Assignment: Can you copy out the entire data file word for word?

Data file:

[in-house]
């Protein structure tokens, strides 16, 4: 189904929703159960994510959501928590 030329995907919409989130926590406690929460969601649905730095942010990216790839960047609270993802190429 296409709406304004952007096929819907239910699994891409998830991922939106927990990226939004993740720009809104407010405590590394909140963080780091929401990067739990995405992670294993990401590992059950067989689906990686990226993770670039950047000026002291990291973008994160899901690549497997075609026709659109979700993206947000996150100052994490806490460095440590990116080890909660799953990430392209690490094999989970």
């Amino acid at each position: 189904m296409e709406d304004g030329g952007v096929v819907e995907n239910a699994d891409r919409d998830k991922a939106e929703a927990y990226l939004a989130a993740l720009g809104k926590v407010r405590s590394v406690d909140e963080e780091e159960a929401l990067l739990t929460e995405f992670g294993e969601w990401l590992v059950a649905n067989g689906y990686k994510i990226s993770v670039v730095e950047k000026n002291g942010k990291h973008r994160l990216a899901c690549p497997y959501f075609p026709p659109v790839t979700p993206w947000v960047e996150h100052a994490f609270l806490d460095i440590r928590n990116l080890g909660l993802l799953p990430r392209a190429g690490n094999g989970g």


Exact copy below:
[in-house]
């Protein structure tokens, strides 16, 4: 189904929703159960994510959501928590 030329995907919409989130926590406690929460969601649905730095942010990216790839960047609270993802190429 296409709406304004952007096929819907239910699994891409998830991922939106927990990226939004993740720009809104407010405590590394909140963080780091929401990067739990995405992670294993990401590992059950067989689906990686990226993770670039950047000026002291990291973008994160899901690549497997075609026709659109979700993206947000996150100052994490806490460095440590990116080890909660799953990430392209690490094999989970």
């Amino acid at each position: 189904m296409e709406d304004g030329g952007v096929v819907e995907n239910a699994d891409r919409d998830k991922a939106e929703a927990y990226l939004a989130a993740l720009g809104k926590v407010r405590s590394v406690d909140e963080e780091e159960a929401l990067l739990t929460e995405f992670g294993e969601w990401l590992v059950a649905n067989g689906y990686k994510i990226s993770v670039v730095e950047k000026n002291g942010k990291h973008r994160l990216a899901c690549p497997y959501f075609p026709p659109v790839t979700p993206w947000v960047e996150h100052a994490f609270l806490d460095i440590r928590n990116l080890g909660l993802l799953p990430r392209a190429g690490n094999g989970g």